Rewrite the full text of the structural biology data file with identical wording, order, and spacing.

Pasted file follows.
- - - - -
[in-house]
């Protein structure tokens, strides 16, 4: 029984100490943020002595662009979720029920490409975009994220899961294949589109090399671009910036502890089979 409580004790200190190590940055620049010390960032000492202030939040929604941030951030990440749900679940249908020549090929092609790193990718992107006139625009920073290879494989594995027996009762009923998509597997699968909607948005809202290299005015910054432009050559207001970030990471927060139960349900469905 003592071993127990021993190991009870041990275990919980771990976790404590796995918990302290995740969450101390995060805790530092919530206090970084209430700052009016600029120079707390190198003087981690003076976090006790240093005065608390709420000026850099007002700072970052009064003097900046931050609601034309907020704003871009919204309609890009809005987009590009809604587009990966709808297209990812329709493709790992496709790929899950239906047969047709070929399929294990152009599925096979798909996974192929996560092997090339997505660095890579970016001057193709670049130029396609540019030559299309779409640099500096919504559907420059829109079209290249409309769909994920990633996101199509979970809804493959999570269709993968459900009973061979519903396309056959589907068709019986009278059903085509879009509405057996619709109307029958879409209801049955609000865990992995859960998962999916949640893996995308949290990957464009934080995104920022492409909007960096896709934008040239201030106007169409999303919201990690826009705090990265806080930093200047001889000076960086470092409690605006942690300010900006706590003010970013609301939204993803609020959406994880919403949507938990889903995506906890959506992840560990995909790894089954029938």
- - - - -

[in-house]
């Protein structure tokens, strides 16, 4: 029984100490943020002595662009979720029920490409975009994220899961294949589109090399671009910036502890089979 409580004790200190190590940055620049010390960032000492202030939040929604941030951030990440749900679940249908020549090929092609790193990718992107006139625009920073290879494989594995027996009762009923998509597997699968909607948005809202290299005015910054432009050559207001970030990471927060139960349900469905 003592071993127990021993190991009870041990275990919980771990976790404590796995918990302290995740969450101390995060805790530092919530206090970084209430700052009016600029120079707390190198003087981690003076976090006790240093005065608390709420000026850099007002700072970052009064003097900046931050609601034309907020704003871009919204309609890009809005987009590009809604587009990966709808297209990812329709493709790992496709790929899950239906047969047709070929399929294990152009599925096979798909996974192929996560092997090339997505660095890579970016001057193709670049130029396609540019030559299309779409640099500096919504559907420059829109079209290249409309769909994920990633996101199509979970809804493959999570269709993968459900009973061979519903396309056959589907068709019986009278059903085509879009509405057996619709109307029958879409209801049955609000865990992995859960998962999916949640893996995308949290990957464009934080995104920022492409909007960096896709934008040239201030106007169409999303919201990690826009705090990265806080930093200047001889000076960086470092409690605006942690300010900006706590003010970013609301939204993803609020959406994880919403949507938990889903995506906890959506992840560990995909790894089954029938």